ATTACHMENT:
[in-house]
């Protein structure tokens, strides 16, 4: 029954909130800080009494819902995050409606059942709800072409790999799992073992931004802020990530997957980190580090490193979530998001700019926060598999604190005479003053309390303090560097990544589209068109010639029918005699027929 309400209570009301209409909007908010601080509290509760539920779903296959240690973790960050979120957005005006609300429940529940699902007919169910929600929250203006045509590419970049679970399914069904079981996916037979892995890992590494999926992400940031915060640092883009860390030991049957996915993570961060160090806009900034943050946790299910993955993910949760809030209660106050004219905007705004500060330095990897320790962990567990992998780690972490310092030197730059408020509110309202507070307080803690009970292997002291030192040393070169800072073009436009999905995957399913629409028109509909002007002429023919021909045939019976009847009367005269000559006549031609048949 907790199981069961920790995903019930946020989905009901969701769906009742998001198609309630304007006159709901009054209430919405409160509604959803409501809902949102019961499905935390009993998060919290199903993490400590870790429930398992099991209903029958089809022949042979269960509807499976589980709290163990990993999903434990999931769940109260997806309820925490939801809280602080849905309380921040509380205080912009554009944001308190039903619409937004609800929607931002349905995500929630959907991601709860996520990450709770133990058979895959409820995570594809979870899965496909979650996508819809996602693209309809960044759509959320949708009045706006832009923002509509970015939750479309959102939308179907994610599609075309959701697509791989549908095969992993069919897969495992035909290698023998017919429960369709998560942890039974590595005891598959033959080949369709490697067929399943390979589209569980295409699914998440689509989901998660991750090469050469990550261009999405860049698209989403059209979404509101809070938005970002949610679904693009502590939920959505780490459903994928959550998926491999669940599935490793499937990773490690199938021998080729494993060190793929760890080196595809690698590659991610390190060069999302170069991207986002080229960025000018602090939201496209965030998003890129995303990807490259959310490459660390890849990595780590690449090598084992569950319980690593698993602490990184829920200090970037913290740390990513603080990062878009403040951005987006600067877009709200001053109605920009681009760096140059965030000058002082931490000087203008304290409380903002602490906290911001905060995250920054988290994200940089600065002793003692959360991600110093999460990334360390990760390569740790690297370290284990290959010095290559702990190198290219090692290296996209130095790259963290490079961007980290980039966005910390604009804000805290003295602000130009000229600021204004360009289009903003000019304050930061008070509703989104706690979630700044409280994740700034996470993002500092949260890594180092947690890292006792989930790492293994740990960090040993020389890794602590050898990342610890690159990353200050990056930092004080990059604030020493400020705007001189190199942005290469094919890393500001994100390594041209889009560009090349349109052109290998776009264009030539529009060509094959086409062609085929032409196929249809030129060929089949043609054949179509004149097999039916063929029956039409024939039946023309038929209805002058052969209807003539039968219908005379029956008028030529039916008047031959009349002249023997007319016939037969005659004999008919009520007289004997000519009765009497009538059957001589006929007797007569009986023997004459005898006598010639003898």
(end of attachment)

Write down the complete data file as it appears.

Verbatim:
[in-house]
């Protein structure tokens, strides 16, 4: 029954909130800080009494819902995050409606059942709800072409790999799992073992931004802020990530997957980190580090490193979530998001700019926060598999604190005479003053309390303090560097990544589209068109010639029918005699027929 309400209570009301209409909007908010601080509290509760539920779903296959240690973790960050979120957005005006609300429940529940699902007919169910929600929250203006045509590419970049679970399914069904079981996916037979892995890992590494999926992400940031915060640092883009860390030991049957996915993570961060160090806009900034943050946790299910993955993910949760809030209660106050004219905007705004500060330095990897320790962990567990992998780690972490310092030197730059408020509110309202507070307080803690009970292997002291030192040393070169800072073009436009999905995957399913629409028109509909002007002429023919021909045939019976009847009367005269000559006549031609048949 907790199981069961920790995903019930946020989905009901969701769906009742998001198609309630304007006159709901009054209430919405409160509604959803409501809902949102019961499905935390009993998060919290199903993490400590870790429930398992099991209903029958089809022949042979269960509807499976589980709290163990990993999903434990999931769940109260997806309820925490939801809280602080849905309380921040509380205080912009554009944001308190039903619409937004609800929607931002349905995500929630959907991601709860996520990450709770133990058979895959409820995570594809979870899965496909979650996508819809996602693209309809960044759509959320949708009045706006832009923002509509970015939750479309959102939308179907994610599609075309959701697509791989549908095969992993069919897969495992035909290698023998017919429960369709998560942890039974590595005891598959033959080949369709490697067929399943390979589209569980295409699914998440689509989901998660991750090469050469990550261009999405860049698209989403059209979404509101809070938005970002949610679904693009502590939920959505780490459903994928959550998926491999669940599935490793499937990773490690199938021998080729494993060190793929760890080196595809690698590659991610390190060069999302170069991207986002080229960025000018602090939201496209965030998003890129995303990807490259959310490459660390890849990595780590690449090598084992569950319980690593698993602490990184829920200090970037913290740390990513603080990062878009403040951005987006600067877009709200001053109605920009681009760096140059965030000058002082931490000087203008304290409380903002602490906290911001905060995250920054988290994200940089600065002793003692959360991600110093999460990334360390990760390569740790690297370290284990290959010095290559702990190198290219090692290296996209130095790259963290490079961007980290980039966005910390604009804000805290003295602000130009000229600021204004360009289009903003000019304050930061008070509703989104706690979630700044409280994740700034996470993002500092949260890594180092947690890292006792989930790492293994740990960090040993020389890794602590050898990342610890690159990353200050990056930092004080990059604030020493400020705007001189190199942005290469094919890393500001994100390594041209889009560009090349349109052109290998776009264009030539529009060509094959086409062609085929032409196929249809030129060929089949043609054949179509004149097999039916063929029956039409024939039946023309038929209805002058052969209807003539039968219908005379029956008028030529039916008047031959009349002249023997007319016939037969005659004999008919009520007289004997000519009765009497009538059957001589006929007797007569009986023997004459005898006598010639003898």